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from the archives

Fish Market


Fish Market

Two Stories

- Peter - Wednesday, April 10th, 2002 : goo

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I.
Yesterday, I was riding the train. Due to ongoing weekend track-repairs, my trip was detoured across a variety of lines: the G, L, R, 3, and 1 trains; as such, I came into contact with several different people, a new group on each train. I'm discovering that people on the NYC subways are much more talkative during the weekend; this is not always a good thing.

Strapped to my bag was a large blue hard-hat. On the hard-hat is a label that says "Liam", as if it were my name, and a large sticker that says "Safety first in 2001!". I had been wearing the hat this past weekend at a party. I stepped on to the R train, a line that crosses much of midtown en route to my connection at Times Square, and as such, generally sees a good selection of passengers, mostly mid-towners, tourists, and people returning from shopping in Chinatown.

A painfully-hip looking girl sat down next to me, immediately glancing at the hat on which my fingers were rhythmically tapping, in time to my headphone music. She was saying something. I quickly pressed pause on the disc player, catching the last half of her sentence, which went something like "...construction, huh?"

I said, in an unintentionally dead-pan monotone, "I'm not a construction worker", and turned the music back on. She spoke again, I paused again, and caught "...Liam?" as the music faded. Abruptly, I said, "and my name's not Liam, believe it or not" before stepping off that train and across the platform to catch the 3, leaving her utterly confused.

II.
Back in the days of the pre-Guiliani-era fiscal crisis, graffiti was rather rampant on the IRT lines. I remember making trips into the city as a child, in the 80's, and marveling at the breathtakingly large, day-glow tag murals covering the inside and outside of the train cars. The stations were not immune, and several saw their share of immense graffiti bombs. At the time, I wasn't at all interested in any of the possible aesthetic qualities of graffiti, just transfixed by the look of a city that couldn't afford to clean itself up.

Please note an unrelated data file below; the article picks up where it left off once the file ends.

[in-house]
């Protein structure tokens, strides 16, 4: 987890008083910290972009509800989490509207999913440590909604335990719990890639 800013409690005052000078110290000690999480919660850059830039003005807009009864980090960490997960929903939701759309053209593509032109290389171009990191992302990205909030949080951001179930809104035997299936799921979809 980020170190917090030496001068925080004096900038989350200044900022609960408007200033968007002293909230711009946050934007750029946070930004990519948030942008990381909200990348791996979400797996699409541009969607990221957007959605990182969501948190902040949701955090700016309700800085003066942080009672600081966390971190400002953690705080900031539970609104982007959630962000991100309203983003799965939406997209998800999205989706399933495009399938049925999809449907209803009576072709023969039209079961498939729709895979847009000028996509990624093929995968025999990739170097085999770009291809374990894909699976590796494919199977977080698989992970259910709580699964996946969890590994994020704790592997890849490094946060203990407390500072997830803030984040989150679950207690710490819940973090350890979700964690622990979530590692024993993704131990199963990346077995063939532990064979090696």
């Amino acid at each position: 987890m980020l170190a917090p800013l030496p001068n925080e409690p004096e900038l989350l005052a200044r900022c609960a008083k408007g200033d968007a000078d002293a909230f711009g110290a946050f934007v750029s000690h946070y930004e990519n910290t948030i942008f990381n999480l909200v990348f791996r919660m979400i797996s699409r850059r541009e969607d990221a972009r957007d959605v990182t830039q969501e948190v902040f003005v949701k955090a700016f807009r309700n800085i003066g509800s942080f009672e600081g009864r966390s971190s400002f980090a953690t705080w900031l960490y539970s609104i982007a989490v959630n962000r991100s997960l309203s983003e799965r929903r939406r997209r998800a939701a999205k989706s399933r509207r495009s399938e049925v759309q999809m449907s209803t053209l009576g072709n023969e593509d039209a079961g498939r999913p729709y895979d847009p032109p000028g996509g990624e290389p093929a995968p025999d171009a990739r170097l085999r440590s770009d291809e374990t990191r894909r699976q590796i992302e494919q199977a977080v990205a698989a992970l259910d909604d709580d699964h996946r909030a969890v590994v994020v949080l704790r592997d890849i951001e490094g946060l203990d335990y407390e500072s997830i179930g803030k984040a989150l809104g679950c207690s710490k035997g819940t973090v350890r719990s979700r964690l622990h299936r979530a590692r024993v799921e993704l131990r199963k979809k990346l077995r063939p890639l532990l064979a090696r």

That era of the City has long since passed, and only now and then do echos of it make it through the constant day to day hum of development, rebuilding, and general modernity now blanketing the City. Often are the days I look through the train windows while in tunnels, covering the edges of my face with my hand to block the glare and light, staring out at the huge old murals that pass, in the dark depths of the tunnels, in the crevices that no one bothered to buff.

This weekend I saw something rare, indeed. As my train pulled into the station, I saw before me a large graffiti mural on the tile wall. I dashed from the train to snap a photo of this Sunday afternoon marvel, before Monday morning's pending cleaners could wash it down the drain.

People loitered around its base, gazing up at its larger-than-life height, crazy spray-art workmanship that edged into the brink of illegible. The photo-op was irresistible. Unfortunately, my digicam was battery-drained and my lomo was out of film.

With no photo to show, I knew I'd end up writing about it in place of showing it. So, I stared long and hard at the mural, realizing that I had stepped off the train, forced to wait for the next on a slow weekend schedule, just to look at a modern jumble of aerosol art, taking home no photo to preserve what would surely quickly be buffed off.

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Internet Archive: web.archive.org/web/*/http://citynoise.org/article/14

Benzie561: 4th Aug 2005 - 16:34 GMT

Damn

Peter: 15th Apr 2008 - 02:53 GMT

I wasn't at all interested in any of the possible aesthetic qualities of graffiti, just transfixed by the look of a city that couldn't afford to clean itself up

i like that phrase. god, i vaguely remember writing this. it seems like a lifetime-and-a-half ago. over 6 years now. 20% of my life.

i wish i had have been able to get a pic of that graf. cause i cant, for the life of me, remember what the tag was.

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